locations including the Orange County Center for Contemporary Art,
the Los Angeles Center for Digital Art, the New Jersey State Museum,
the Black and White Gallery, and the UCR/California Photography
Museum. Her work was recently featured at Laughter and Forgetting, Bucharest
Art Week, Bucharest, Romania; Screening Scholarship Media
Festival Exhibition, Annenberg School Of
Communication, University Of Pennsylvania; and Slingshot
Festival of Music, Electronic Art, Tech, Film & Comedy, Athens,
Georgia. Other recent exhibitions include Re-Picturing
Union Street Gallery, Chicago Heights, Illinois;
This into That: Found Object Art, Assemblage, and Other
Nave Gallery Annex, Somerville, Massachusetts; The
Dam Show, Reservoir
Art Space, Ridgewood, New York; Selected Art
Faculty Exhibition, Schick Art Gallery, Skidmore College,
Saratoga Springs, New York; public media, private media,
curated by Nick Montfort, Massachusetts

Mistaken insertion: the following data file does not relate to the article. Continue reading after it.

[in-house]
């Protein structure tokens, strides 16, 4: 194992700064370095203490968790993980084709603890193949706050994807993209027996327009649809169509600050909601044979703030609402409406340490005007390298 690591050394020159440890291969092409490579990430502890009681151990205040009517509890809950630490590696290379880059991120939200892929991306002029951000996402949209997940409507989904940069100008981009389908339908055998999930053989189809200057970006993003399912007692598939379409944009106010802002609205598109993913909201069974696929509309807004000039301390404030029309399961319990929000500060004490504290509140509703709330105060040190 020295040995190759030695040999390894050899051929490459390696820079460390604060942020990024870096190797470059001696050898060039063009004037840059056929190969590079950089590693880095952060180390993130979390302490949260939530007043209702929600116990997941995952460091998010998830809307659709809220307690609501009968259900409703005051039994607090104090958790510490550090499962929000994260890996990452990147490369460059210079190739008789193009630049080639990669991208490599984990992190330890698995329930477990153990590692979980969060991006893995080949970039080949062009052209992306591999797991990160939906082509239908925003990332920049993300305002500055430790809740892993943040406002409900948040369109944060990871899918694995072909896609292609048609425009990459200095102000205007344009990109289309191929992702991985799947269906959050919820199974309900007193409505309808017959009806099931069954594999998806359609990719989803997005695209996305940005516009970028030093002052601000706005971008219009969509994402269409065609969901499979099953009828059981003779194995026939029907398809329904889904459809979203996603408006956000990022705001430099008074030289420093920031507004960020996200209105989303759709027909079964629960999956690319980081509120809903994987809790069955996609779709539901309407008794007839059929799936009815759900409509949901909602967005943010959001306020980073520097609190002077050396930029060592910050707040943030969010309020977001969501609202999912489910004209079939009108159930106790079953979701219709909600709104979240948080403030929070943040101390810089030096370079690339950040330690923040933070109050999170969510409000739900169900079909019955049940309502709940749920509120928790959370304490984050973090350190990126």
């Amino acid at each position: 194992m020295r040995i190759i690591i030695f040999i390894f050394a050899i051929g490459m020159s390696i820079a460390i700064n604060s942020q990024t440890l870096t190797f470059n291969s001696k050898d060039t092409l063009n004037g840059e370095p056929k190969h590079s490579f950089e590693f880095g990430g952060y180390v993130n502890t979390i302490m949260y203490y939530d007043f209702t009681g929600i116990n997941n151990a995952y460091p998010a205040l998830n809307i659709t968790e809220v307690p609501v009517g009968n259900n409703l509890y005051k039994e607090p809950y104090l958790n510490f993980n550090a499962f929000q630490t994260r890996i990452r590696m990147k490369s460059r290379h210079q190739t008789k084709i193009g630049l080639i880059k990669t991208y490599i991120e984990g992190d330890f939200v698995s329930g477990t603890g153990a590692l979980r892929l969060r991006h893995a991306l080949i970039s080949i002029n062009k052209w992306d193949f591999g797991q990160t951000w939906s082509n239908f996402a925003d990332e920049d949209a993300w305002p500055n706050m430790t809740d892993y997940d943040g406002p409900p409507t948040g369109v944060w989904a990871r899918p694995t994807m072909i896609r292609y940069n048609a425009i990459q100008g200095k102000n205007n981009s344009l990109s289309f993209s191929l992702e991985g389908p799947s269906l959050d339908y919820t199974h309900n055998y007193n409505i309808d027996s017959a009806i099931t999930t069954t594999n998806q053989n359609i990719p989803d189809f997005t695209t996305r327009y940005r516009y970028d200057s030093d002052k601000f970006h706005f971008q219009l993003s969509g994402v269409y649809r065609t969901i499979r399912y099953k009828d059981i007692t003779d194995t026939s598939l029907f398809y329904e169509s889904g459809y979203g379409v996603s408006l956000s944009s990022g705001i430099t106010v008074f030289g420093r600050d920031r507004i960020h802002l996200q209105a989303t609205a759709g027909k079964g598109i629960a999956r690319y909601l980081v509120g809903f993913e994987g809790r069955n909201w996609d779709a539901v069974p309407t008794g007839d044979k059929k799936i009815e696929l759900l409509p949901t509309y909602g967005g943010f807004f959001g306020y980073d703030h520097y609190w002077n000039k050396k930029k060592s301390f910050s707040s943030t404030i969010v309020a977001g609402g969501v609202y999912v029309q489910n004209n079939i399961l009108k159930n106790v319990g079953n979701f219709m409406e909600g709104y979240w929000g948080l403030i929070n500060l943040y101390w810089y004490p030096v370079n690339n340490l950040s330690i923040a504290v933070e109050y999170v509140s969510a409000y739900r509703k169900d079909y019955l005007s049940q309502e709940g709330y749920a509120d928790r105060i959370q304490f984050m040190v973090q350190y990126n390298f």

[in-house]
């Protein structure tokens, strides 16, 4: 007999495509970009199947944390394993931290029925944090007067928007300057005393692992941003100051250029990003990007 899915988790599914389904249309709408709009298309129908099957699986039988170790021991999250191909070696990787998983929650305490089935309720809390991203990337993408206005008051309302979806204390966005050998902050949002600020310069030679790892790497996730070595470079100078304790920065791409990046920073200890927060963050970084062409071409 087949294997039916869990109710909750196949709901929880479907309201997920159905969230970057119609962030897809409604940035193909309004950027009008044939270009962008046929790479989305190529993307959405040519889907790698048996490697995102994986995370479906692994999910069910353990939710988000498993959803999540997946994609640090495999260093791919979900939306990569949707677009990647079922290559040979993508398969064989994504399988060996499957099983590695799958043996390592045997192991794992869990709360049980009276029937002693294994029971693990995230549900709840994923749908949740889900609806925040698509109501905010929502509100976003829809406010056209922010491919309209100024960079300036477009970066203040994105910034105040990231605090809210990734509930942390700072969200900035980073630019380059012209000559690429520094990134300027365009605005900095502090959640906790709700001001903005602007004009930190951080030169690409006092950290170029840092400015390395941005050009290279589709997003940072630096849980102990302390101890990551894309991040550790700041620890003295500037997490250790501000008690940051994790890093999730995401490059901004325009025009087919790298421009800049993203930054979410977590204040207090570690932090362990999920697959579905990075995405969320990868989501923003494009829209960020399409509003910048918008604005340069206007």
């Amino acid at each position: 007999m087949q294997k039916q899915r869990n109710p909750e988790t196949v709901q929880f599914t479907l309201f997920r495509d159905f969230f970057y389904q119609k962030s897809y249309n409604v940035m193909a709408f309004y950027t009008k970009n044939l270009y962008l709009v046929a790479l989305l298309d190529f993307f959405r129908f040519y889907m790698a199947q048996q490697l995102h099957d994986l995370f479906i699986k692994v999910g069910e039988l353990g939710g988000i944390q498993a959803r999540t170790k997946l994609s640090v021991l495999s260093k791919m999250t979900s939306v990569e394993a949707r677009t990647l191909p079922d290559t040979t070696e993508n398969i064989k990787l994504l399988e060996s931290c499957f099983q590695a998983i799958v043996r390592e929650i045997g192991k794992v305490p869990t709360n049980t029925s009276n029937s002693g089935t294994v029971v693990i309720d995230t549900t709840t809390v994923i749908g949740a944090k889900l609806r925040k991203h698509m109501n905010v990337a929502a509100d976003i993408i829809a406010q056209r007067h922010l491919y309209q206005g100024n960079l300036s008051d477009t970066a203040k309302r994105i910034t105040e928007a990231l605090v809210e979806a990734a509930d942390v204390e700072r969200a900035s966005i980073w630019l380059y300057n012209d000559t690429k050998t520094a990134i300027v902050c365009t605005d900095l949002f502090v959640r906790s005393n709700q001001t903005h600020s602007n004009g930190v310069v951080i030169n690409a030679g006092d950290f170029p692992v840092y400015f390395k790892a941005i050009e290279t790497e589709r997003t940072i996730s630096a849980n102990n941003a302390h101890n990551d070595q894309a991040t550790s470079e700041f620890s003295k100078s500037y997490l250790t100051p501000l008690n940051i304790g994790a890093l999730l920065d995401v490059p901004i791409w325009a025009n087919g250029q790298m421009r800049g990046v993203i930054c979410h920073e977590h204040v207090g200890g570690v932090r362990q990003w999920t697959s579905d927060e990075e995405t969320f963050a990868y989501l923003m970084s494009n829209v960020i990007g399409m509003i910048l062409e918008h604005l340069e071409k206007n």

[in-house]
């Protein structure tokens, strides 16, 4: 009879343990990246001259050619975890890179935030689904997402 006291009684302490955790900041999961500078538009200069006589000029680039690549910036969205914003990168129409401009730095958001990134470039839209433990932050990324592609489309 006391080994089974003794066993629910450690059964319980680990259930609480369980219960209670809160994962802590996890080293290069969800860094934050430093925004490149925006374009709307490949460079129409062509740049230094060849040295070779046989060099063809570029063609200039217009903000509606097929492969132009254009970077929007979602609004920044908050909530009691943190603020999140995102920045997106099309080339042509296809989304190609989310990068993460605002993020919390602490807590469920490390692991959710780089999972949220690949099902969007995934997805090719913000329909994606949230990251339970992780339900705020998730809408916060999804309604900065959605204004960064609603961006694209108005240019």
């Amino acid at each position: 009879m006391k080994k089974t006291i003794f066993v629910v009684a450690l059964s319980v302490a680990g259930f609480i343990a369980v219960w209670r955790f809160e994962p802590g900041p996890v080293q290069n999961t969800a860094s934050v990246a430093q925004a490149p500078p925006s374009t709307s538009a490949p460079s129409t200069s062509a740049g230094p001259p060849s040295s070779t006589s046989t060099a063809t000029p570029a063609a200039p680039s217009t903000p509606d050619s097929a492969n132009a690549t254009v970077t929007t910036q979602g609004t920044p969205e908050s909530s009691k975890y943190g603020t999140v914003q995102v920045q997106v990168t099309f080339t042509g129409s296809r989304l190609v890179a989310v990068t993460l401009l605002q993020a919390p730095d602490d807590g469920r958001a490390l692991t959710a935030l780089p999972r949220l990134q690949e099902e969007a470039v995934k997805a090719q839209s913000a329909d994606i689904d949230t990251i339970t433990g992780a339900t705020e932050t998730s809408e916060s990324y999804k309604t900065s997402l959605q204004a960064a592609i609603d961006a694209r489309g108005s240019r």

Institute of Technology, Boston, Massachusetts. She is
currently Associate Professor of Digital
Media and Interactive Design in the Art Department
Skidmore College, Saratoga Springs, NY.
You can learn more about her at
Sarah Sweeney in
Conversation with curator Rachel Seligman:
RS: Could you start by sharing a little
about your background as an artist?
SS: I grew up with photography because my grandfather was a
serious collector. I was a photographer in high school and I wanted
to be one in college. My junior year I went to the Museum School of
the Museum of Fine Arts in Boston. There I studied digital
photography for the first time and I was introduced to the computer.
That was first time I had any type of experience with a computer and
I made a piece that was really important to me. My father died when
I was 17, right before I went to college. I loved photographs but I